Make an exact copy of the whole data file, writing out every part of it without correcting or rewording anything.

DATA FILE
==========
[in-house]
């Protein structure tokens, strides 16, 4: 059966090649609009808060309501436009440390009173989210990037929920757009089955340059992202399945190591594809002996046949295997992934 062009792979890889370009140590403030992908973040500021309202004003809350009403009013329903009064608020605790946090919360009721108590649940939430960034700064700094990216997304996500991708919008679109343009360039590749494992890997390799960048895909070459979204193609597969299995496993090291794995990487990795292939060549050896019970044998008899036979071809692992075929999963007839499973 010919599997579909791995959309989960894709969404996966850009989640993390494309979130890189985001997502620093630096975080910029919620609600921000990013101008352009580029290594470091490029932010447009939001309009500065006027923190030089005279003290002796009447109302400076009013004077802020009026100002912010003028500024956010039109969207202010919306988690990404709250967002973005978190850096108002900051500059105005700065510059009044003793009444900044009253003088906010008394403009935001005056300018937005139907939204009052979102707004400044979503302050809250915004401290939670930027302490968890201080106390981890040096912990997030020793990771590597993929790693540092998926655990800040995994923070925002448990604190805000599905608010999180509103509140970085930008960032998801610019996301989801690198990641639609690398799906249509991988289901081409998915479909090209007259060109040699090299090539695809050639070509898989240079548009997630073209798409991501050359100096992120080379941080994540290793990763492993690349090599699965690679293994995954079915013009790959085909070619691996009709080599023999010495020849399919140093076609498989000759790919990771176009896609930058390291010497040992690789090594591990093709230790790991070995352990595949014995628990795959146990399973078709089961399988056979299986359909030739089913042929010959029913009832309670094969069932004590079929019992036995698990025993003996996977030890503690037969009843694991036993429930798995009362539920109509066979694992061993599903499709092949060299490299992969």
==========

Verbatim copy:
[in-house]
């Protein structure tokens, strides 16, 4: 059966090649609009808060309501436009440390009173989210990037929920757009089955340059992202399945190591594809002996046949295997992934 062009792979890889370009140590403030992908973040500021309202004003809350009403009013329903009064608020605790946090919360009721108590649940939430960034700064700094990216997304996500991708919008679109343009360039590749494992890997390799960048895909070459979204193609597969299995496993090291794995990487990795292939060549050896019970044998008899036979071809692992075929999963007839499973 010919599997579909791995959309989960894709969404996966850009989640993390494309979130890189985001997502620093630096975080910029919620609600921000990013101008352009580029290594470091490029932010447009939001309009500065006027923190030089005279003290002796009447109302400076009013004077802020009026100002912010003028500024956010039109969207202010919306988690990404709250967002973005978190850096108002900051500059105005700065510059009044003793009444900044009253003088906010008394403009935001005056300018937005139907939204009052979102707004400044979503302050809250915004401290939670930027302490968890201080106390981890040096912990997030020793990771590597993929790693540092998926655990800040995994923070925002448990604190805000599905608010999180509103509140970085930008960032998801610019996301989801690198990641639609690398799906249509991988289901081409998915479909090209007259060109040699090299090539695809050639070509898989240079548009997630073209798409991501050359100096992120080379941080994540290793990763492993690349090599699965690679293994995954079915013009790959085909070619691996009709080599023999010495020849399919140093076609498989000759790919990771176009896609930058390291010497040992690789090594591990093709230790790991070995352990595949014995628990795959146990399973078709089961399988056979299986359909030739089913042929010959029913009832309670094969069932004590079929019992036995698990025993003996996977030890503690037969009843694991036993429930798995009362539920109509066979694992061993599903499709092949060299490299992969």